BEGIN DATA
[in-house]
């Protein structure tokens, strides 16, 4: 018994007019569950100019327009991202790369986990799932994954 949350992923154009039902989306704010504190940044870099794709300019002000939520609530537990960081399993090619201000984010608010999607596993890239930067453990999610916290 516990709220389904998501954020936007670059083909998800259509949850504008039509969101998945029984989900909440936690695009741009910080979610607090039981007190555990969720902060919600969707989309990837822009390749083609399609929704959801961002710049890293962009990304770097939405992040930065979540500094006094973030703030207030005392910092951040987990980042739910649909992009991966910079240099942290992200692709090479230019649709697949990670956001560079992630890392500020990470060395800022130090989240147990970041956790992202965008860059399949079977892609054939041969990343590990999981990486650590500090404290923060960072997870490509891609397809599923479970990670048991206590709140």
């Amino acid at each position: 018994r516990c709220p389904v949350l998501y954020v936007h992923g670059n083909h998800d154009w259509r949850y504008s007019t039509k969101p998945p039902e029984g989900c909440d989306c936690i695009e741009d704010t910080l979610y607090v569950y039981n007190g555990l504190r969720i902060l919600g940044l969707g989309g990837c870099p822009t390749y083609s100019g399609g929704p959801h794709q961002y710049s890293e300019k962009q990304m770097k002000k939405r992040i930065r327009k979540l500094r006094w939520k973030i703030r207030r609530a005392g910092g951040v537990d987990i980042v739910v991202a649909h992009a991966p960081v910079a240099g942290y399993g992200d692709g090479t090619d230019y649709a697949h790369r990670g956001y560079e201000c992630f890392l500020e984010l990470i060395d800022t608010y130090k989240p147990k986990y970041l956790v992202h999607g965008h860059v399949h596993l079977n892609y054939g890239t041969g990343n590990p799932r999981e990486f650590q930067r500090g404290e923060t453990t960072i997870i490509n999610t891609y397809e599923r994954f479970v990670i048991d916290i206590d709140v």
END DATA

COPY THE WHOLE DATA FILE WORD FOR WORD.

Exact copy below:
[in-house]
């Protein structure tokens, strides 16, 4: 018994007019569950100019327009991202790369986990799932994954 949350992923154009039902989306704010504190940044870099794709300019002000939520609530537990960081399993090619201000984010608010999607596993890239930067453990999610916290 516990709220389904998501954020936007670059083909998800259509949850504008039509969101998945029984989900909440936690695009741009910080979610607090039981007190555990969720902060919600969707989309990837822009390749083609399609929704959801961002710049890293962009990304770097939405992040930065979540500094006094973030703030207030005392910092951040987990980042739910649909992009991966910079240099942290992200692709090479230019649709697949990670956001560079992630890392500020990470060395800022130090989240147990970041956790992202965008860059399949079977892609054939041969990343590990999981990486650590500090404290923060960072997870490509891609397809599923479970990670048991206590709140």
């Amino acid at each position: 018994r516990c709220p389904v949350l998501y954020v936007h992923g670059n083909h998800d154009w259509r949850y504008s007019t039509k969101p998945p039902e029984g989900c909440d989306c936690i695009e741009d704010t910080l979610y607090v569950y039981n007190g555990l504190r969720i902060l919600g940044l969707g989309g990837c870099p822009t390749y083609s100019g399609g929704p959801h794709q961002y710049s890293e300019k962009q990304m770097k002000k939405r992040i930065r327009k979540l500094r006094w939520k973030i703030r207030r609530a005392g910092g951040v537990d987990i980042v739910v991202a649909h992009a991966p960081v910079a240099g942290y399993g992200d692709g090479t090619d230019y649709a697949h790369r990670g956001y560079e201000c992630f890392l500020e984010l990470i060395d800022t608010y130090k989240p147990k986990y970041l956790v992202h999607g965008h860059v399949h596993l079977n892609y054939g890239t041969g990343n590990p799932r999981e990486f650590q930067r500090g404290e923060t453990t960072i997870i490509n999610t891609y397809e599923r994954f479970v990670i048991d916290i206590d709140v």